Counterattack in the Dairy State

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Wisconsin Supreme Court incumbent justice David Prosser may have secured a sizable electoral victory against challenger JoAnne Kloppenburg with a last-minute pick-up of 7,500 votes in the Dairy State’s hotly contested supreme court race. If the results stand, the left, particularly Wisconsin Big Labor, will have been dealt a serious set-back in spite of the formidable financial infusion and base-galvanization it received from the prolonged public sector union battle that took place in the state’s capital. For the right, the results represent proof that bold conservative action will be rewarded by the electorate, and perhaps give reason to be less fearful of relentless intimidation techniques in the future.

Preliminary results put Assistant Attorney General JoAnne Kloppenburg about 200 votes ahead of incumbent David Prosser. Kloppenburg is typically described as a liberal, while Prosser is considered conservative. Prosser had won a non-partisan primary handily, defeating three candidates with fifty-five per cent of the vote. Kloppenburg got half as many votes as Prosser in the primary. In ordinary times, that kind of primary result would mean that there was virtually no chance of unseating Prosser. But, these are not ordinary times in the state of Wisconsin.

Union activists and their supporters on the left threw millions of dollars into a race that wouldn’t normally attract national attention. They turned Prosser’s seat on the high court of the Dairy State into a target, hoping that his defeat would prove how unpopular Governor Scott Walker has become with voters. The election was thus never about Prosser and Kloppenburg’s relative qualifications to exercise jurisprudence, it was rather about angry leftists punishing those who oppose them. David Prosser was the first target, but he’s unlikely to be the last.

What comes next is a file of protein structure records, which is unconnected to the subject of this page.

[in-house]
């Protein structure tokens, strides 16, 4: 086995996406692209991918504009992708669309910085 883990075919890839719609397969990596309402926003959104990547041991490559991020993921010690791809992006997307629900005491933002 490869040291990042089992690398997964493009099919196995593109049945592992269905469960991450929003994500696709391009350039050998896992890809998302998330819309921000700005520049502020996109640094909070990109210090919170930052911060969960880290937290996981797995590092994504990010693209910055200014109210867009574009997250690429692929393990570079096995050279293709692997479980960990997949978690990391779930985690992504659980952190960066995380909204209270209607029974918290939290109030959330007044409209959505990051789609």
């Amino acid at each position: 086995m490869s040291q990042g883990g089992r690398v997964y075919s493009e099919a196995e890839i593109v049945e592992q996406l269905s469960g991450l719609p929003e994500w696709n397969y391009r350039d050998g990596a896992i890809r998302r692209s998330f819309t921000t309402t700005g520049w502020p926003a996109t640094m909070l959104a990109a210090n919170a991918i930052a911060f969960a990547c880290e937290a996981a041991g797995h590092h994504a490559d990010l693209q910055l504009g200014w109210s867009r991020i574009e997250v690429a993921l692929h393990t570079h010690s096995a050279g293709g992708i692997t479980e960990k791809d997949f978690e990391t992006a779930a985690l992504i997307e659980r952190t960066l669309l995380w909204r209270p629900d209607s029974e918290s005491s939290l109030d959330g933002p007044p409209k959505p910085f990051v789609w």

Prosser is one of four conservative judges on the Wisconsin Supreme Court, while two of his colleagues are generally described as liberals and the final judge is more of an independent. Thus, no matter the ultimate outcome of this election, the court can be expected to remain reliably conservative on the whole. But, by pouring millions into the attempt to unseat Prosser, the left effectively turned the election into a referendum on Governor Walker and his attempts to reign in public unions and cut spending.

“If Prosser loses, it that will show that Republicans have awoken a sleeping giant in the electorate with their war on working families,” Adam Green of the Progressive Change Campaign Committee said as the election drew near. Green’s group placed tens of thousands of phone calls to Wisconsin voters in the weeks leading up to the election, urging voters to not to cast a ballot for Prosser, whom they described as a Walker ally.

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  • Chezwick_mac